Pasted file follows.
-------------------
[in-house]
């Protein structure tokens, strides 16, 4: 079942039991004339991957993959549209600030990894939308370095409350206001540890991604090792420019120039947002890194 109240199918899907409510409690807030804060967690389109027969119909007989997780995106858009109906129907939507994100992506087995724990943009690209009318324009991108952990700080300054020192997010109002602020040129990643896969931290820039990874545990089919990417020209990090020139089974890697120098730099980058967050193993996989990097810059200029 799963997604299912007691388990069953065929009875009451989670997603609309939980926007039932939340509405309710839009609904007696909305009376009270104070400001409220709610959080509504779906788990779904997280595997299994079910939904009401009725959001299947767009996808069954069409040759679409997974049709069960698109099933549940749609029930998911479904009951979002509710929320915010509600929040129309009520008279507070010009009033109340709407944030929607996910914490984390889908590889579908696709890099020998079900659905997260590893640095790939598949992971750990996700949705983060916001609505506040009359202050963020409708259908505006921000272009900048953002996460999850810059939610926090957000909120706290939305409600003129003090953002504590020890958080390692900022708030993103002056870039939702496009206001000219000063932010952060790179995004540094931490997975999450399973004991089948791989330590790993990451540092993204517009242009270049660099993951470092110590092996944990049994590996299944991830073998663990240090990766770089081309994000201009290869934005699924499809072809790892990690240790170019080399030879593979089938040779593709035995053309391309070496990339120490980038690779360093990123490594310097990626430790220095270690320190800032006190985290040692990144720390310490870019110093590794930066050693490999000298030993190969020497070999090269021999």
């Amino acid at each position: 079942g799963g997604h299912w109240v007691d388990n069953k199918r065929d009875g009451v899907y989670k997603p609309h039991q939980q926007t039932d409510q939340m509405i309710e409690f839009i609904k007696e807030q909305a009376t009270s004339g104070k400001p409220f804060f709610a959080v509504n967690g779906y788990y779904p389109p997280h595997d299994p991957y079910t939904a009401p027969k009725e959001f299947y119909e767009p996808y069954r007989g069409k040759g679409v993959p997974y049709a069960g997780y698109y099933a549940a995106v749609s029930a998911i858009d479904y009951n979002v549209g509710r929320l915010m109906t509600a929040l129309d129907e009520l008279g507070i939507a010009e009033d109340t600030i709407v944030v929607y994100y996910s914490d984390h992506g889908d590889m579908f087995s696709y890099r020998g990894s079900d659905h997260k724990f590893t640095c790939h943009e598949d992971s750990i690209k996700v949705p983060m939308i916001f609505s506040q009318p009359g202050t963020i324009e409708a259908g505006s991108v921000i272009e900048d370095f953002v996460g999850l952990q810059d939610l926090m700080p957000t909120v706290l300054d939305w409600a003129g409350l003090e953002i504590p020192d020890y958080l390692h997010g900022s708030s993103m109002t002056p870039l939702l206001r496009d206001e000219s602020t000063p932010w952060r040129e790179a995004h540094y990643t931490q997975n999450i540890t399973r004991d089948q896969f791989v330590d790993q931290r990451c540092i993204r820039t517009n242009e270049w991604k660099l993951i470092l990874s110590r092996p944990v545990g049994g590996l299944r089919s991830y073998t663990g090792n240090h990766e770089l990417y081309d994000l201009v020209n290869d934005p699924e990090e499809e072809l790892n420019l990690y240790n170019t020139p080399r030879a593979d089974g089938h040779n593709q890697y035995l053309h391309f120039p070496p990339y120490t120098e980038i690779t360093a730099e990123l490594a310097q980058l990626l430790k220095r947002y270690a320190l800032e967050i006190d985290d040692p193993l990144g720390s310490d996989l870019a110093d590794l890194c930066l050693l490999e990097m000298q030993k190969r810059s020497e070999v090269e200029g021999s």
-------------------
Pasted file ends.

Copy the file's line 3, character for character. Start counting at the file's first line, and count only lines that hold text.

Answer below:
């Amino acid at each position: 079942g799963g997604h299912w109240v007691d388990n069953k199918r065929d009875g009451v899907y989670k997603p609309h039991q939980q926007t039932d409510q939340m509405i309710e409690f839009i609904k007696e807030q909305a009376t009270s004339g104070k400001p409220f804060f709610a959080v509504n967690g779906y788990y779904p389109p997280h595997d299994p991957y079910t939904a009401p027969k009725e959001f299947y119909e767009p996808y069954r007989g069409k040759g679409v993959p997974y049709a069960g997780y698109y099933a549940a995106v749609s029930a998911i858009d479904y009951n979002v549209g509710r929320l915010m109906t509600a929040l129309d129907e009520l008279g507070i939507a010009e009033d109340t600030i709407v944030v929607y994100y996910s914490d984390h992506g889908d590889m579908f087995s696709y890099r020998g990894s079900d659905h997260k724990f590893t640095c790939h943009e598949d992971s750990i690209k996700v949705p983060m939308i916001f609505s506040q009318p009359g202050t963020i324009e409708a259908g505006s991108v921000i272009e900048d370095f953002v996460g999850l952990q810059d939610l926090m700080p957000t909120v706290l300054d939305w409600a003129g409350l003090e953002i504590p020192d020890y958080l390692h997010g900022s708030s993103m109002t002056p870039l939702l206001r496009d206001e000219s602020t000063p932010w952060r040129e790179a995004h540094y990643t931490q997975n999450i540890t399973r004991d089948q896969f791989v330590d790993q931290r990451c540092i993204r820039t517009n242009e270049w991604k660099l993951i470092l990874s110590r092996p944990v545990g049994g590996l299944r089919s991830y073998t663990g090792n240090h990766e770089l990417y081309d994000l201009v020209n290869d934005p699924e990090e499809e072809l790892n420019l990690y240790n170019t020139p080399r030879a593979d089974g089938h040779n593709q890697y035995l053309h391309f120039p070496p990339y120490t120098e980038i690779t360093a730099e990123l490594a310097q980058l990626l430790k220095r947002y270690a320190l800032e967050i006190d985290d040692p193993l990144g720390s310490d996989l870019a110093d590794l890194c930066l050693l490999e990097m000298q030993k190969r810059s020497e070999v090269e200029g021999s």